31 December 2012

Stuff I've Been Consuming 12

  • Steal Like An Artist, Austin Kleon
  • In the Name of the Star, Maureen Johnson
  • The Go-for-Gold Gymnasts: Balancing Act, Dominique Moceanu & Alicia Thompson
  • Tokyo Heist, Diana Renn
  • Ender in Exile, Orson Scott Card
  • Unemployment, Aaron Lake Smith
  • Miss Fortune Cookie, Lauren Bjorkman
  • Prophecy, Ellen Oh
  • The Central Park Five, Ken Burns & Sarah Burns & David McMahon
  • Killing Them Softly, Andrew Dominik
  • Rust and Bone, Jacques Audiard
  • Anna Karenina, Joe Wright
  • Pitch Perfect, Jason Moore
  • Les Miserables, Tom Hooper
  • Django Unchained, Quentin Tarantino

Made it Ma, top of the world! If this was a race, I would have stumbled across the finish line at the last second, timing it so that I crossed just as the alarm went off. (There are some inept analogies in there. I am not a runner.) The point being, I successfully finished the fiftyfifty.me challenge, with 50 books and 81 movies knocked out in 2012. Anything is poooosssssible!

Moving into December, it really looked like we might not finish. I was eight books short and Lilly had a few more of each to go. As co-founders of fiftyfifty.me, I felt like we had to finish. We had a moral obligation to get through it all. I mean, we can't fail our own challenge right? That would just be embarrassing.

Some travel woes really helped me out, as I got through three books in record time. Mid-December I was stuck in Baltimore due to heavy fog and then had to reschedule my flight back to San Diego. Let's just say that there's nothing better for uninterrupted reading time than delayed flights -- and also long train rides.

During the last week of December, Lilly was jamming through both movies and books while entombed on her couch, while I selected a few short items to rip through myself. I mean, Unemployment by Aaron Lake Smith is a smallish zine. Are zines books? Existential fiftyfifty.me questions like this came up often the past few weeks. In this case, the answer is a resounding "yes." I do feel slightly guilty though, as anything that short really shouldn't count. At least by my personal standards.

However, in my defense, there were some books I read this year that I didn't count on my total because they were for writing research and I didn't want to put them on my list for fear that someone would read those same books and then steal my idea and make it better. A very real possibility since the idea is only so-so. Taking those research books into account, I can honestly say I read fifty books this year. Scout's honor. Here's a chart showing my reading/watching for the year.

Yes, I watched thirteen movies in June. Clearly I must have had summer mumps or something. On the reading front, I totally collapsed in August-September, so that resulted in my year end cram session slash panic. Currently we're working on getting fiftyfifty.me ready for 2013 so I'll post about that when the new site's good to go. I also want to take more time to reflect on what reading fifty books did for me this past year. I mean, besides making me ultra-smart.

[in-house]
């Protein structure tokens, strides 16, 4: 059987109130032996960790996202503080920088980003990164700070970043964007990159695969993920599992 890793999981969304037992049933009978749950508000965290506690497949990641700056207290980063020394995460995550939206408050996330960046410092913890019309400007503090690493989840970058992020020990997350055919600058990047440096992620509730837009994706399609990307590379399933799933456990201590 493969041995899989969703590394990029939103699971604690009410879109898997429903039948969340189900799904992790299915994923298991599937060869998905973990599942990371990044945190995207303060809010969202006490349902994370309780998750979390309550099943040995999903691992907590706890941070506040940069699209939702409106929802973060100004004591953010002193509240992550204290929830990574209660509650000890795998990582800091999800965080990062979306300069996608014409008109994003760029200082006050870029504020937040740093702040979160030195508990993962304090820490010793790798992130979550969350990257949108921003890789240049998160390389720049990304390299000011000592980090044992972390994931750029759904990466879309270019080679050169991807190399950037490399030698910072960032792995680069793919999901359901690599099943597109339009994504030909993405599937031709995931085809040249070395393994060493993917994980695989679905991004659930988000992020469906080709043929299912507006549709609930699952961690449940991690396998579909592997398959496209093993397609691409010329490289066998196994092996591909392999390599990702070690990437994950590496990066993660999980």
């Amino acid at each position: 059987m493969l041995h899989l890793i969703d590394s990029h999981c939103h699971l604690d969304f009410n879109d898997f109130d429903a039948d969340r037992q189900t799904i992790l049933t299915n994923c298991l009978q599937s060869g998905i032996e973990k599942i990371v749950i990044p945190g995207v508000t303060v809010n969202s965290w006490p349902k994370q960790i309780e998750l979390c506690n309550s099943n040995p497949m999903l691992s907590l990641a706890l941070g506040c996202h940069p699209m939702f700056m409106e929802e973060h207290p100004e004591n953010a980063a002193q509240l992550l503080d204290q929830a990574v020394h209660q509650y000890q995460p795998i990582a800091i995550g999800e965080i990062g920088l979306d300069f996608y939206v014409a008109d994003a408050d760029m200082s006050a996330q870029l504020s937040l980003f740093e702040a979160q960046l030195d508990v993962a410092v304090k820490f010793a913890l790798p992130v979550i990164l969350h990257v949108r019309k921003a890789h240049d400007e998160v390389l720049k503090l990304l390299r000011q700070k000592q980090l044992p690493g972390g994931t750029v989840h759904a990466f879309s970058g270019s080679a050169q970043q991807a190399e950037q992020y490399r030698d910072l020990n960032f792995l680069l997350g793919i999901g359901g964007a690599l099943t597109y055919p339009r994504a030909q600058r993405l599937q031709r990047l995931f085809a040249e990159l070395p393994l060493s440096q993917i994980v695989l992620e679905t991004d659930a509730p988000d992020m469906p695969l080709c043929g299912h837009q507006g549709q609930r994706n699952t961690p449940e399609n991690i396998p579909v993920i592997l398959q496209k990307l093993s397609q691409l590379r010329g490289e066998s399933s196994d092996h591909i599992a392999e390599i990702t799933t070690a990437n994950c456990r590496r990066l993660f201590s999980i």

Some notes and recommendations from December stuff. While locked out of my apartment one sad morning, I sat in the bookstore and read through Austin Kleon's Steal Like An Artist. It's real short but there are some great graphics in it and the book was pretty inspiring. Camped out at the lone chair in Greenlight Bookstore, I felt a surge of creative power flow through me. I itched to do something wildly productive and thuddingly artistic. Unfortunately, I was keyless, phoneless, and wearing no socks. C'est la vie. By the time I got back into my house, it was nap time.

Reading through Ender in Exile, I got mad at how lazy it was. Of course I had to read it but I wasn't happy about it. There were literally chapters of just talking heads and exposition. Having been recently admonished that my own writing suffered from the same problem, I was frustrated/jealous that Mr. Card was getting away with it. "Look, he can do it, why can't I?!" Oh right, he's a bestselling author who can do what he wants. Ah, power. How I lust for it. Mainly I was just upset that I didn't know about Ender in Exile, published in 2008, until now. And I call myself an Ender fan, for shame!

As for movies, it was a good run to end the year. I thought Anna Karenina was beautiful, and now I think I should probably read the book. Going movie to book probably saved me a lot of hand wringing over inaccuracies, although I can't imagine how even the biggest Anna Karenina fan couldn't appreciate Joe Wright's clever adaptation and much discussed staging. It was brilliant. And even though I saw Kick-Ass twice, I couldn't place Aaron Taylor-Johnson as Vronsky. This ridiculously handsome guy is the same actor? Seriously?

We were going to double down on Les Miserables and Django Unchained on Christmas but nobody else wanted to sit through five hours of movies so we split it up between Christmas Eve and Christmas day. Les Miserables got mixed reviews from our group but I loved it all -- even with some of the spotty singing. Django was, well, Django. Not as good as Inglourious Basterds but close enough.